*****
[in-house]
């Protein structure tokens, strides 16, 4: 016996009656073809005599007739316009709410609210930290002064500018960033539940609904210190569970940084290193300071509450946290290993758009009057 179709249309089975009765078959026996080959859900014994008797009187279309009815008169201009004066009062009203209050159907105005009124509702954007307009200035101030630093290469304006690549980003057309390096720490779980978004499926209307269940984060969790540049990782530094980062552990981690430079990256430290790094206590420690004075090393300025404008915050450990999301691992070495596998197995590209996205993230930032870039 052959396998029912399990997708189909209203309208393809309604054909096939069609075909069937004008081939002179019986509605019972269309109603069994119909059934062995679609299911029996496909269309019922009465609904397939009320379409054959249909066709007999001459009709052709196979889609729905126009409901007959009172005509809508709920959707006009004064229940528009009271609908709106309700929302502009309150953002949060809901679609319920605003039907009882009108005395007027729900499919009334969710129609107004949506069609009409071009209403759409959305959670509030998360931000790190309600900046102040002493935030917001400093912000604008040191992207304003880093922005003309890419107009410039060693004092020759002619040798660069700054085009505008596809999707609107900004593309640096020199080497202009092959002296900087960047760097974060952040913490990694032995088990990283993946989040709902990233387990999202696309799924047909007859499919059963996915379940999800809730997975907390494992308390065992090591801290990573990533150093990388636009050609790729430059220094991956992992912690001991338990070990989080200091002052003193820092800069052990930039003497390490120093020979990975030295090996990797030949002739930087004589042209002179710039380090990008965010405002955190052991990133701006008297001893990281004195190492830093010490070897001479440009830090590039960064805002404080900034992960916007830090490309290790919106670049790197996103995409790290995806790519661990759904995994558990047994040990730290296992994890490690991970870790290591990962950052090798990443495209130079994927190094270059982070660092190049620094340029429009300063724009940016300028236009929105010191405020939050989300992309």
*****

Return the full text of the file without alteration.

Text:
[in-house]
């Protein structure tokens, strides 16, 4: 016996009656073809005599007739316009709410609210930290002064500018960033539940609904210190569970940084290193300071509450946290290993758009009057 179709249309089975009765078959026996080959859900014994008797009187279309009815008169201009004066009062009203209050159907105005009124509702954007307009200035101030630093290469304006690549980003057309390096720490779980978004499926209307269940984060969790540049990782530094980062552990981690430079990256430290790094206590420690004075090393300025404008915050450990999301691992070495596998197995590209996205993230930032870039 052959396998029912399990997708189909209203309208393809309604054909096939069609075909069937004008081939002179019986509605019972269309109603069994119909059934062995679609299911029996496909269309019922009465609904397939009320379409054959249909066709007999001459009709052709196979889609729905126009409901007959009172005509809508709920959707006009004064229940528009009271609908709106309700929302502009309150953002949060809901679609319920605003039907009882009108005395007027729900499919009334969710129609107004949506069609009409071009209403759409959305959670509030998360931000790190309600900046102040002493935030917001400093912000604008040191992207304003880093922005003309890419107009410039060693004092020759002619040798660069700054085009505008596809999707609107900004593309640096020199080497202009092959002296900087960047760097974060952040913490990694032995088990990283993946989040709902990233387990999202696309799924047909007859499919059963996915379940999800809730997975907390494992308390065992090591801290990573990533150093990388636009050609790729430059220094991956992992912690001991338990070990989080200091002052003193820092800069052990930039003497390490120093020979990975030295090996990797030949002739930087004589042209002179710039380090990008965010405002955190052991990133701006008297001893990281004195190492830093010490070897001479440009830090590039960064805002404080900034992960916007830090490309290790919106670049790197996103995409790290995806790519661990759904995994558990047994040990730290296992994890490690991970870790290591990962950052090798990443495209130079994927190094270059982070660092190049620094340029429009300063724009940016300028236009929105010191405020939050989300992309």